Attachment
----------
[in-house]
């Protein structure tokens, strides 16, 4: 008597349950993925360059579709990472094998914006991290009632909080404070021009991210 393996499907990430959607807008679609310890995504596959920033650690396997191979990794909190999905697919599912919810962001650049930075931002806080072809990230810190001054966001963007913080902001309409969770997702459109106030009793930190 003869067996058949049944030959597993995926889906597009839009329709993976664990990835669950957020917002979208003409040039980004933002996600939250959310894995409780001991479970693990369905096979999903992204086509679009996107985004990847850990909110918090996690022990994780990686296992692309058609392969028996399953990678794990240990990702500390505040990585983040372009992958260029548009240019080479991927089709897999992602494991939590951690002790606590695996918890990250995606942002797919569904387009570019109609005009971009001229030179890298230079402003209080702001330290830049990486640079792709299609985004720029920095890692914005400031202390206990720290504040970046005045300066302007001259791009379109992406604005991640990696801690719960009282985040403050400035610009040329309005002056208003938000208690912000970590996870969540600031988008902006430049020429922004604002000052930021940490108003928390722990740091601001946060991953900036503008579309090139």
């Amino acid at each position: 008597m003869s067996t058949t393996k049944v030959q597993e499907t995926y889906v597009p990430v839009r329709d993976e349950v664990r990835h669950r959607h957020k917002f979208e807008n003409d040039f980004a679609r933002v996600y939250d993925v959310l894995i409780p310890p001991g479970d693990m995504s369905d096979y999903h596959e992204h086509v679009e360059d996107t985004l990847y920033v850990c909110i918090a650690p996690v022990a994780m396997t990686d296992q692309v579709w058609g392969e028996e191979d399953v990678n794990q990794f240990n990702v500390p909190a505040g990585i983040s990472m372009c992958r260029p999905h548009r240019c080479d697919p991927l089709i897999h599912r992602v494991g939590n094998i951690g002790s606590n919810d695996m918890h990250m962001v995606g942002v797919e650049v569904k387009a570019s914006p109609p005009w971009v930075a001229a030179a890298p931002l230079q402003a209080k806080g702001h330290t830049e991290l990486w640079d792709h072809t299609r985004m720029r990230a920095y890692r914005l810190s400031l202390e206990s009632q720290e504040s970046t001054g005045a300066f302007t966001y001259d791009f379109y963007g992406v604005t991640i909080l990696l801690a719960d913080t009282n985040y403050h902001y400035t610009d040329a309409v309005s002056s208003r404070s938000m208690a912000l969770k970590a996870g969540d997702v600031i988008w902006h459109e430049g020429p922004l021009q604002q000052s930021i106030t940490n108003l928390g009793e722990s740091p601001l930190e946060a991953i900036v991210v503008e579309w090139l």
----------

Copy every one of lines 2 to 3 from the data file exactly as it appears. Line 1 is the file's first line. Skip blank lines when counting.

């Protein structure tokens, strides 16, 4: 008597349950993925360059579709990472094998914006991290009632909080404070021009991210 393996499907990430959607807008679609310890995504596959920033650690396997191979990794909190999905697919599912919810962001650049930075931002806080072809990230810190001054966001963007913080902001309409969770997702459109106030009793930190 003869067996058949049944030959597993995926889906597009839009329709993976664990990835669950957020917002979208003409040039980004933002996600939250959310894995409780001991479970693990369905096979999903992204086509679009996107985004990847850990909110918090996690022990994780990686296992692309058609392969028996399953990678794990240990990702500390505040990585983040372009992958260029548009240019080479991927089709897999992602494991939590951690002790606590695996918890990250995606942002797919569904387009570019109609005009971009001229030179890298230079402003209080702001330290830049990486640079792709299609985004720029920095890692914005400031202390206990720290504040970046005045300066302007001259791009379109992406604005991640990696801690719960009282985040403050400035610009040329309005002056208003938000208690912000970590996870969540600031988008902006430049020429922004604002000052930021940490108003928390722990740091601001946060991953900036503008579309090139």
């Amino acid at each position: 008597m003869s067996t058949t393996k049944v030959q597993e499907t995926y889906v597009p990430v839009r329709d993976e349950v664990r990835h669950r959607h957020k917002f979208e807008n003409d040039f980004a679609r933002v996600y939250d993925v959310l894995i409780p310890p001991g479970d693990m995504s369905d096979y999903h596959e992204h086509v679009e360059d996107t985004l990847y920033v850990c909110i918090a650690p996690v022990a994780m396997t990686d296992q692309v579709w058609g392969e028996e191979d399953v990678n794990q990794f240990n990702v500390p909190a505040g990585i983040s990472m372009c992958r260029p999905h548009r240019c080479d697919p991927l089709i897999h599912r992602v494991g939590n094998i951690g002790s606590n919810d695996m918890h990250m962001v995606g942002v797919e650049v569904k387009a570019s914006p109609p005009w971009v930075a001229a030179a890298p931002l230079q402003a209080k806080g702001h330290t830049e991290l990486w640079d792709h072809t299609r985004m720029r990230a920095y890692r914005l810190s400031l202390e206990s009632q720290e504040s970046t001054g005045a300066f302007t966001y001259d791009f379109y963007g992406v604005t991640i909080l990696l801690a719960d913080t009282n985040y403050h902001y400035t610009d040329a309409v309005s002056s208003r404070s938000m208690a912000l969770k970590a996870g969540d997702v600031i988008w902006h459109e430049g020429p922004l021009q604002q000052s930021i106030t940490n108003l928390g009793e722990s740091p601001l930190e946060a991953i900036v991210v503008e579309w090139l």